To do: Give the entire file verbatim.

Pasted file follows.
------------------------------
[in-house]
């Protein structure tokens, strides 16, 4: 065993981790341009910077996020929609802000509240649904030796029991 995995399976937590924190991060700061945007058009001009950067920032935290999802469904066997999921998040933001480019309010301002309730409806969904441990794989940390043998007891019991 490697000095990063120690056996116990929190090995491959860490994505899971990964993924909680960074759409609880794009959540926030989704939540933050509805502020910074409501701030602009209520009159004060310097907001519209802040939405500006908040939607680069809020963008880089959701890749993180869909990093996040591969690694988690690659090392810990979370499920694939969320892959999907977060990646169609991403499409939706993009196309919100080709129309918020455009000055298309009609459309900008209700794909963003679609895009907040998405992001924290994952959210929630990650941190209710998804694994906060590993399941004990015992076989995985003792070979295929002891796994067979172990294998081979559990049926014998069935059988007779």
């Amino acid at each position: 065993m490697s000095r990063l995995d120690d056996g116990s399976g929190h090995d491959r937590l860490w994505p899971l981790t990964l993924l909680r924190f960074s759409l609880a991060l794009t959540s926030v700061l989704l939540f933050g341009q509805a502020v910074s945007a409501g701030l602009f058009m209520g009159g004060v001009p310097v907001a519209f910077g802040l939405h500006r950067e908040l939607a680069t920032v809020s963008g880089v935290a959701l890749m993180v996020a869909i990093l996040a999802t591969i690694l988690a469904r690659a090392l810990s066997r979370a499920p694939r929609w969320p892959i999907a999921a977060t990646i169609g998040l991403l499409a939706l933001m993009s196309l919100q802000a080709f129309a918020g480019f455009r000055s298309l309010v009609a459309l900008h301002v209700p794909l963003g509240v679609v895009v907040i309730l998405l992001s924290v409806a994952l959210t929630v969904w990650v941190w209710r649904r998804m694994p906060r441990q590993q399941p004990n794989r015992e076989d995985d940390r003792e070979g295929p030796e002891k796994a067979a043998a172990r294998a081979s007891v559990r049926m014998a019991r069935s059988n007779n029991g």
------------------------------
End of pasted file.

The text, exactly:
[in-house]
């Protein structure tokens, strides 16, 4: 065993981790341009910077996020929609802000509240649904030796029991 995995399976937590924190991060700061945007058009001009950067920032935290999802469904066997999921998040933001480019309010301002309730409806969904441990794989940390043998007891019991 490697000095990063120690056996116990929190090995491959860490994505899971990964993924909680960074759409609880794009959540926030989704939540933050509805502020910074409501701030602009209520009159004060310097907001519209802040939405500006908040939607680069809020963008880089959701890749993180869909990093996040591969690694988690690659090392810990979370499920694939969320892959999907977060990646169609991403499409939706993009196309919100080709129309918020455009000055298309009609459309900008209700794909963003679609895009907040998405992001924290994952959210929630990650941190209710998804694994906060590993399941004990015992076989995985003792070979295929002891796994067979172990294998081979559990049926014998069935059988007779």
């Amino acid at each position: 065993m490697s000095r990063l995995d120690d056996g116990s399976g929190h090995d491959r937590l860490w994505p899971l981790t990964l993924l909680r924190f960074s759409l609880a991060l794009t959540s926030v700061l989704l939540f933050g341009q509805a502020v910074s945007a409501g701030l602009f058009m209520g009159g004060v001009p310097v907001a519209f910077g802040l939405h500006r950067e908040l939607a680069t920032v809020s963008g880089v935290a959701l890749m993180v996020a869909i990093l996040a999802t591969i690694l988690a469904r690659a090392l810990s066997r979370a499920p694939r929609w969320p892959i999907a999921a977060t990646i169609g998040l991403l499409a939706l933001m993009s196309l919100q802000a080709f129309a918020g480019f455009r000055s298309l309010v009609a459309l900008h301002v209700p794909l963003g509240v679609v895009v907040i309730l998405l992001s924290v409806a994952l959210t929630v969904w990650v941190w209710r649904r998804m694994p906060r441990q590993q399941p004990n794989r015992e076989d995985d940390r003792e070979g295929p030796e002891k796994a067979a043998a172990r294998a081979s007891v559990r049926m014998a019991r069935s059988n007779n029991g």